So when I entered my interview process with TBG I do so with a great deal of skepticism about the staffing industry.  I knew in my heart that another staffing gig in a bad economy is not a good idea.  But after interviewing with them they had several wonderful qualities that made me think I could rise above the initial concerns.

First and foremost they were all consistent with regard to how much they all loved working there.  They were happy.  Genuinely happy.  How often do we find that?

Next, the work was in a niche I appreciate and love – creative.  Writers.  Artists.  Communicators.  People who use the left side of their brain to make a living.  This is something I found very appealing.

Last, they offered a base salary, not a draw.  The salary was plenty to live on with the idea that monies made in commissions could be saved and put toward a long, happy, and comfortable retirement with Stacy in 20+ years from now.

All the pieces fit and when I was offered the position at the salary I asked for there was no hesitation on my part.  I was all in.

From my first day until my last I gave it everything I had.  I gave of myself.  More than just working 9-5 and busting out when the day was done.  I gave all of myself every minute I was there, more so than any other role I have ever had.  What I find most interesting about that, in retrospect, was there was no way I had the passion for staffing that I have had (and have now) for thoroughbred horse racing.  Yet, as much as I loved the sport and immersed myself in it, I never worked for people in that industry like I did at TBG.  The management, peers, inter-office relationships with those in half a dozen other cities offered a camaraderie I had not experienced before.

It was the single greatest environment I ever worked.  How could I not succeed?

But that honest truth of it all is I hate doing sales.  I never minded cold calling and introducing myself to new people, and the fact is TBG had a business services product I eagerly supported.  So why was it hard?  Why didn’t I succeed?  Is there a difference in failing and not succeeding?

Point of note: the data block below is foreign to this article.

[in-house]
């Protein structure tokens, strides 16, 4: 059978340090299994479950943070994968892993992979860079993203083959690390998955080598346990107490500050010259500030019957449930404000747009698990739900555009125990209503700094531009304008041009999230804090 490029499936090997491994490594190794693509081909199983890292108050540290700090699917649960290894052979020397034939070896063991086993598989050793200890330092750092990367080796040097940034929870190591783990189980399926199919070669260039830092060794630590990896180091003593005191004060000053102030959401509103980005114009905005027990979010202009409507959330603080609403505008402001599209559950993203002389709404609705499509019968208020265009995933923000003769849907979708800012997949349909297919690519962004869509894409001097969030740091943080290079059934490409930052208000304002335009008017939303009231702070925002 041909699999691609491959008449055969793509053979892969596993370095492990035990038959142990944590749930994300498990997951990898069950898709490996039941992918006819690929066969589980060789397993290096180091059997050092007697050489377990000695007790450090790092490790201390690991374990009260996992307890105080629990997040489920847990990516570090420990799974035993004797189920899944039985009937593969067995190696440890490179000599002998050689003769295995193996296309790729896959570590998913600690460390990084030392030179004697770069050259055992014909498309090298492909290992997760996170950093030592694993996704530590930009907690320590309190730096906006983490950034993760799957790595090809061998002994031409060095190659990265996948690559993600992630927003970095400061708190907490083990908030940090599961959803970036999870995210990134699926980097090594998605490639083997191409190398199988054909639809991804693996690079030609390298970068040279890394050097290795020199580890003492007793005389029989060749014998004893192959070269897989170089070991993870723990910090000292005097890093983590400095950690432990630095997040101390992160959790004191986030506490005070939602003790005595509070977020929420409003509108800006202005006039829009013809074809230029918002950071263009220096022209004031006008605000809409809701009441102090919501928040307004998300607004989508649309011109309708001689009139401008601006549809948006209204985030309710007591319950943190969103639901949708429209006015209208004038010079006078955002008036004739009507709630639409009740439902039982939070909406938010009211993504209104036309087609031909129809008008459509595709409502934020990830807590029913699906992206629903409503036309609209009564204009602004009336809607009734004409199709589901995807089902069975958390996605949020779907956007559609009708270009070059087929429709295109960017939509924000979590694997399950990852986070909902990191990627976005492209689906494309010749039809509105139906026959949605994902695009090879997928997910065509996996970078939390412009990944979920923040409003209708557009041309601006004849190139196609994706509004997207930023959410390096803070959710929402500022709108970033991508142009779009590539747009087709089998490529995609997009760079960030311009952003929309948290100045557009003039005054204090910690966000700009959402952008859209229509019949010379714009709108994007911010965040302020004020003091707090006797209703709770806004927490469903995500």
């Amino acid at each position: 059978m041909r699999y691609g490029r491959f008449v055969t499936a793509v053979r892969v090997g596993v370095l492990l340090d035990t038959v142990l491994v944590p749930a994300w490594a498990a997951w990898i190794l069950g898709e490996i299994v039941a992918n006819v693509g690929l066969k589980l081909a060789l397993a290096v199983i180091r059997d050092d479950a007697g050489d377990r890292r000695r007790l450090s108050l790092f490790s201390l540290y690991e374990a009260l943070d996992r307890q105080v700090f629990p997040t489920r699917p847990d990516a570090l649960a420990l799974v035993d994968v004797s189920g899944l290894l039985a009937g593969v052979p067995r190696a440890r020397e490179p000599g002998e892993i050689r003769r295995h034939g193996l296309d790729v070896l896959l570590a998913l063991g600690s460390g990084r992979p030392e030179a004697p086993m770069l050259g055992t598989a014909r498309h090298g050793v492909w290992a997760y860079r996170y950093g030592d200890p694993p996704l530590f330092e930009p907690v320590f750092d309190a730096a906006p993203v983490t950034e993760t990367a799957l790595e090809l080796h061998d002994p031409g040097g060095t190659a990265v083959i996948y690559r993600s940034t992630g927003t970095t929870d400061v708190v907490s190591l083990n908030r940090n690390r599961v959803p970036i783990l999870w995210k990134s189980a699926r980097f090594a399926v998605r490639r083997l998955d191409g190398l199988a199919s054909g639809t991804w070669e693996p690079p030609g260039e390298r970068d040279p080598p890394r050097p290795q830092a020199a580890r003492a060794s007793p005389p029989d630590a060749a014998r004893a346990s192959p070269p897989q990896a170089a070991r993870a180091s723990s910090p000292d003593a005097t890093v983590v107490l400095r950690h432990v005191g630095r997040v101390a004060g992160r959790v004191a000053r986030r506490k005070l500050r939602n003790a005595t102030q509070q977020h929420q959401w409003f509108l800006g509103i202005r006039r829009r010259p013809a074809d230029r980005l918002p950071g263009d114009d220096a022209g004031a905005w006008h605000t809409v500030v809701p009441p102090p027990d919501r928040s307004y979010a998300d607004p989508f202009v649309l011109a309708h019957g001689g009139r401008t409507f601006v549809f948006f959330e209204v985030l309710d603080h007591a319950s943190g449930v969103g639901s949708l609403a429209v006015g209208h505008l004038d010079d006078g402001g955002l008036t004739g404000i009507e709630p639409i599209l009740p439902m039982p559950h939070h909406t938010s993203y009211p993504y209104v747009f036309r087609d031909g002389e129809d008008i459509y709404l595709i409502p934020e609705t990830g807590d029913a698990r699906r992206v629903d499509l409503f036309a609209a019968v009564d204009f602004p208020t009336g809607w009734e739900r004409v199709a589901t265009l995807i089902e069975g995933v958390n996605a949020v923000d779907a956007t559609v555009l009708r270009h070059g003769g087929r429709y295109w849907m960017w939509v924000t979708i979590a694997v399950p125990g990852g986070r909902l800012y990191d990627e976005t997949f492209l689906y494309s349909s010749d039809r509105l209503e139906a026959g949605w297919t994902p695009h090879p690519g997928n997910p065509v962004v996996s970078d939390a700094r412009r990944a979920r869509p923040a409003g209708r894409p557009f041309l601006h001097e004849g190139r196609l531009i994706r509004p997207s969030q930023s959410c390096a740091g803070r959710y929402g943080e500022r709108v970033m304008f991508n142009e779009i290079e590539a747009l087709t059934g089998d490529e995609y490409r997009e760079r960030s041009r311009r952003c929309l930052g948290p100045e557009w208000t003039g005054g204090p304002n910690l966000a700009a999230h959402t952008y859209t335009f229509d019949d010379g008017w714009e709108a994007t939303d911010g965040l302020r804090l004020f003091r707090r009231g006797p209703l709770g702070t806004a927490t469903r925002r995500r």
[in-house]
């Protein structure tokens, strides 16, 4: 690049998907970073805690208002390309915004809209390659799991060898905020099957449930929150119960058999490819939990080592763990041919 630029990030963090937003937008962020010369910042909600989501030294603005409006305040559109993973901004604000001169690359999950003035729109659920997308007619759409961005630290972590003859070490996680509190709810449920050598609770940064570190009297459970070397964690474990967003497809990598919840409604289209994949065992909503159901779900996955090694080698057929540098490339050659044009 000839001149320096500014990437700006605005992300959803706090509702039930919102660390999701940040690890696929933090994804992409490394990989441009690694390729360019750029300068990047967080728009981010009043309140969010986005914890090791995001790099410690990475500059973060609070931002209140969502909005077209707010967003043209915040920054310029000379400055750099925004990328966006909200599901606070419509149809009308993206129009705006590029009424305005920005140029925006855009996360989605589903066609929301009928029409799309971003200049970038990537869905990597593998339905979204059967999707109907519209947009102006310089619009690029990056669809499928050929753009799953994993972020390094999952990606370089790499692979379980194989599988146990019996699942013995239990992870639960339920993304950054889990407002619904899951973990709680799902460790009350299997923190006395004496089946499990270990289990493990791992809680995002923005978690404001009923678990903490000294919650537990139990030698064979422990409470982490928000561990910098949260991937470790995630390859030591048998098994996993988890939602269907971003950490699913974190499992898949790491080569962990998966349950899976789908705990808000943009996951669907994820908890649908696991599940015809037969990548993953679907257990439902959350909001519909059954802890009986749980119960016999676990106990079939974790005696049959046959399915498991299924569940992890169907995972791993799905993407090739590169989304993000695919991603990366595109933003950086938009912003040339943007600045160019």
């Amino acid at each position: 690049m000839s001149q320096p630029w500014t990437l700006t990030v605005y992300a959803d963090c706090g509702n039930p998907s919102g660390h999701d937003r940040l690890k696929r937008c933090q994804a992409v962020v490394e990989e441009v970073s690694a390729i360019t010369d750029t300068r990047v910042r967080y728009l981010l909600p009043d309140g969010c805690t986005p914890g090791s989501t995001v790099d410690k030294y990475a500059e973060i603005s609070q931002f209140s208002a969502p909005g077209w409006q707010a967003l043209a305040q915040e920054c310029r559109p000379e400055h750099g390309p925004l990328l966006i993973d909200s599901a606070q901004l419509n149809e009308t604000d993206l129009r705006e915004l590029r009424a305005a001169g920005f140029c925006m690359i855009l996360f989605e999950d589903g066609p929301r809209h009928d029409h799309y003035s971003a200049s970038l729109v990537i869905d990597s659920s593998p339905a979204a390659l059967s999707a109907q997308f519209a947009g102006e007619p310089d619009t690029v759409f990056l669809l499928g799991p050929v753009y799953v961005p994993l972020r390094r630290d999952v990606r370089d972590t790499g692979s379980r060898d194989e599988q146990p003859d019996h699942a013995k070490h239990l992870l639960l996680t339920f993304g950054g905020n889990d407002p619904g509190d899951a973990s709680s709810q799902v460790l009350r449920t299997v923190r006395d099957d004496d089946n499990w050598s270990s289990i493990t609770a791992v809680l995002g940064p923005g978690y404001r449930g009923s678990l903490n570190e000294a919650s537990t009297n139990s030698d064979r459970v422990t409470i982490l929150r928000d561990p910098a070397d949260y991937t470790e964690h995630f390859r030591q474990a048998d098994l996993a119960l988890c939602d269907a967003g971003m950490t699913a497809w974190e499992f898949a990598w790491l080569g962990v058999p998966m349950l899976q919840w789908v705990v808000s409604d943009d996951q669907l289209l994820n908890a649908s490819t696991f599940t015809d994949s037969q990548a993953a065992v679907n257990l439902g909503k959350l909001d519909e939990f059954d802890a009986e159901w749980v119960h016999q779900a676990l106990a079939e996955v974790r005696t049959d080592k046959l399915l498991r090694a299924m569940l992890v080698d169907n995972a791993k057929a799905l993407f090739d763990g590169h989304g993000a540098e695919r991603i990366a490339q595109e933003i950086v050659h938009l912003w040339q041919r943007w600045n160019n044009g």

Some would say yes.  Not succeeding can be interpreted as working hard to achieve a goal and it not coming to fruition.  Failures don’t even give it an honest effort.

I worked hard and had a great attitude.  It was second nature to mirror the kindness of those around me.  But yet, I couldn’t get the numbers I needed.  I did not have enough clients with long-term temp-to-hire staffing needs.

Did I look in the wrong places?  Hell, did I even know where to look in the first place?  Did I rely too much on existing relationships and business I had built already?

Probably.  Probably not.  Yeah, for sure.

I can build long term relationships with people.  They trust me because I am genuine and I am not someone who says what needs to be said in order to fill an order, to make a buck.  But when I see most successful sales people the truth is there is a disingenuous way about many of them and that is just not me.

That is not who I am and I cannot help but wonder if that is why I have never been a success at sales.

It is easy to pin some of this on the economy.  Since the end of 2007 – when I first reentered staffing again after a brief stint 10 years prior – the bottom fell out for the entire world with regard to the economy.  More jobs were eliminated than ever before and there were more people out of work at once than anyone on earth could ever remember experiencing. The talk echoed sentiments from 1929 and the great depression. 

So, what I am I doing for a living at this time?  Trying to find companies willing to pay me a large sum of money – at times up to 30% of a base salary – to identify, qualify and deliver top talent in the industry.  Brilliant career choice, huh?